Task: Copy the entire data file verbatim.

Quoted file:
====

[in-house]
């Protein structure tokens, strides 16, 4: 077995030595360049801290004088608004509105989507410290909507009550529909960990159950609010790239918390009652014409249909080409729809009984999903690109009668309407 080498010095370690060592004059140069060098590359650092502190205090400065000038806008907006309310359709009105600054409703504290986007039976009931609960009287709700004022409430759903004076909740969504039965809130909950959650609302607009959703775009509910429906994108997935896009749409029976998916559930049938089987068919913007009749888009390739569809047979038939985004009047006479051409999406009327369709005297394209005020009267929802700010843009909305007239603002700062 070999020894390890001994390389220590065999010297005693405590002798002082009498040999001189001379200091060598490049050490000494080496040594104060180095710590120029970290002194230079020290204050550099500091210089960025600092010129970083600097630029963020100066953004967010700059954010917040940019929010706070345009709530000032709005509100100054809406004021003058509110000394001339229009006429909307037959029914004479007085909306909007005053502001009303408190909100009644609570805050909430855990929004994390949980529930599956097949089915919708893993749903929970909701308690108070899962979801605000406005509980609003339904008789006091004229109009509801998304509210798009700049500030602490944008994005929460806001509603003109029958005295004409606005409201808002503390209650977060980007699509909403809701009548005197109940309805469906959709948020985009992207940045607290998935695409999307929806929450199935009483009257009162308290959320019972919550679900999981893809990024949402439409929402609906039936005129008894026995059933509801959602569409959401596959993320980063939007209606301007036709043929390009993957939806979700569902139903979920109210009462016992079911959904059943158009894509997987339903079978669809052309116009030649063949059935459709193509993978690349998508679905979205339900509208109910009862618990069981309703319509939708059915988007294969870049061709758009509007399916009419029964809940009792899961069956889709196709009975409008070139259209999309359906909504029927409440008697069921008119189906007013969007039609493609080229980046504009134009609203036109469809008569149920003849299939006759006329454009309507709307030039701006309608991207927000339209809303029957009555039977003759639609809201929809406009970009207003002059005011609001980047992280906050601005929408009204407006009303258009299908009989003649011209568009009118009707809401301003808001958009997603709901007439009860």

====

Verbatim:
[in-house]
């Protein structure tokens, strides 16, 4: 077995030595360049801290004088608004509105989507410290909507009550529909960990159950609010790239918390009652014409249909080409729809009984999903690109009668309407 080498010095370690060592004059140069060098590359650092502190205090400065000038806008907006309310359709009105600054409703504290986007039976009931609960009287709700004022409430759903004076909740969504039965809130909950959650609302607009959703775009509910429906994108997935896009749409029976998916559930049938089987068919913007009749888009390739569809047979038939985004009047006479051409999406009327369709005297394209005020009267929802700010843009909305007239603002700062 070999020894390890001994390389220590065999010297005693405590002798002082009498040999001189001379200091060598490049050490000494080496040594104060180095710590120029970290002194230079020290204050550099500091210089960025600092010129970083600097630029963020100066953004967010700059954010917040940019929010706070345009709530000032709005509100100054809406004021003058509110000394001339229009006429909307037959029914004479007085909306909007005053502001009303408190909100009644609570805050909430855990929004994390949980529930599956097949089915919708893993749903929970909701308690108070899962979801605000406005509980609003339904008789006091004229109009509801998304509210798009700049500030602490944008994005929460806001509603003109029958005295004409606005409201808002503390209650977060980007699509909403809701009548005197109940309805469906959709948020985009992207940045607290998935695409999307929806929450199935009483009257009162308290959320019972919550679900999981893809990024949402439409929402609906039936005129008894026995059933509801959602569409959401596959993320980063939007209606301007036709043929390009993957939806979700569902139903979920109210009462016992079911959904059943158009894509997987339903079978669809052309116009030649063949059935459709193509993978690349998508679905979205339900509208109910009862618990069981309703319509939708059915988007294969870049061709758009509007399916009419029964809940009792899961069956889709196709009975409008070139259209999309359906909504029927409440008697069921008119189906007013969007039609493609080229980046504009134009609203036109469809008569149920003849299939006759006329454009309507709307030039701006309608991207927000339209809303029957009555039977003759639609809201929809406009970009207003002059005011609001980047992280906050601005929408009204407006009303258009299908009989003649011209568009009118009707809401301003808001958009997603709901007439009860």